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With AI, automation isn’t just a productivity tool

The core value of artificial intelligence-led automation lies in its promise to transform sectors and breed smart workers.
Prof. Mark Skilton

29 November 2017

The impact of automation can be seen in the light of the impact the evolution of technology has had on business and society through the ages. The industrialization of the West and East is a story of social and economic development that took divergent paths driven by geography and local regional power that evolved with technological advances. It is generally accepted that the term Industrial Revolution described a period from around 1770 to the mid-1870s which saw changes in manufacturing and production methods, working practices, and transportation and infrastructure brought about by changes in technology to harness mechanical and electrical forces of nature for human endeavors. While its genesis was in the West, within a century it had spread to the New World and through Asia and the Pacific.

Technology has traditionally been defined as the way in which scientific knowledge evolves in the production of goods and services or using tools and techniques to achieve outcomes. Machines where mechanisms are contained in components are constructed to provide a means to perform tasks alongside or instead of human activity. Machinery consumes and converts energy provided by mechanical, chemical, thermal, electrical, or other means to convert work from one state to another. This evolved from personal and local use into a phenomenon that transformed society and the industrial economy. What is different now, as noted by many observers, is that while in previous eras the evolution involved the development of sources of energy and materials, in this era it is the very nature of how energy and material, both physical and living, are becoming “intelligent.”

My goal in current research and consulting advisory services is the impact of artificial intelligence (AI) on productivity (Figure). There is now a huge amount of research and activity in industry, academia, and governments in the race to understand how current processes, products, skills, and services will change with the advent of AI. In my own career of 35 years, this is different from any other previous technology change seen, where the very essence of an object or experience is changing, not just the technology itself.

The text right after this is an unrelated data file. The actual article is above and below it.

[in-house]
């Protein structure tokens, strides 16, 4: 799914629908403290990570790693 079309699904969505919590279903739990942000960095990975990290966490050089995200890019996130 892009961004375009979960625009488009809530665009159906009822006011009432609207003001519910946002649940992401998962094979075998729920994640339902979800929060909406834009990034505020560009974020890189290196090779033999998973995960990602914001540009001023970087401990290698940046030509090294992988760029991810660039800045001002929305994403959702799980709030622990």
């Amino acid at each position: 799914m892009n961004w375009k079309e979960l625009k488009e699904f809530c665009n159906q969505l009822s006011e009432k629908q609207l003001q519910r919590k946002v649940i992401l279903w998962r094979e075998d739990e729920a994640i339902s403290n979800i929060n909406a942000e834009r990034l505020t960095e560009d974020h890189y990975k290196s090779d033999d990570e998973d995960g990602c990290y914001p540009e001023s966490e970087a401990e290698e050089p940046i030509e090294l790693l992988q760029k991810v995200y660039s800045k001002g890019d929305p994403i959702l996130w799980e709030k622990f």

The current impact of technology was described by the World Economic Forum in 2016 as the 4th Industrial Revolution [1] and it predicted that this and the next decade of the 21st century would move into an era of physical, biological, and digital fusion.

This claim in itself is remarkable given the speed of change in recent years from social media and mobile computing to new kinds of technological advances encompassing blockchains, 3D printing, Internet of Things sensors, wearables, and virtual and augmented reality. Added to these, significant public milestones in AI come to mind, including AlphaGo, Microsoft real-time speech translation, and passport facial recognition scanning at airports; self-driving car trials and regulations being passed to accommodate those vehicles; reusable space rocket commercialization; and a robotic device able to solve a Rubik’s cube in 0.63 seconds.

Things seem to be moving in pace with the rise of serious cybersecurity hacking and fake news in the public eye, the rhetoric exemplified by Elon Musk and the Mars goals, possibility of brain–AI links and hyperloop supersonic trains, and the singularity of AI threats, which all highlight the changing technological boundaries of what is possible in the 21st century. An event I recently attended on public education and awareness of European research covering biomedical, physics, and chemical advances to artistic and social innovations showcased the wonders of a two million-species database and 3D modular engineering models that would not have been possible a mere five or certainly 10 years ago.

AI and beyond the productivity paradox
The working premise is to identify ways the impact of AI can drive productivity leading to growth in GDP as the goal. The current focus seems to be on the service sector, which contributes 80% to GDP (with agriculture estimated to contribute 0.6%, construction 3%, and production/manufacturing 16%).

But this analysis can also take the perspective of how individual sectors could be significantly transformed by AI innovation forces that in themselves could be globally competitive and revolutionary. They could then serve as catalysts for best practices to emulate in other service subsectors and in the wider domestic and international markets.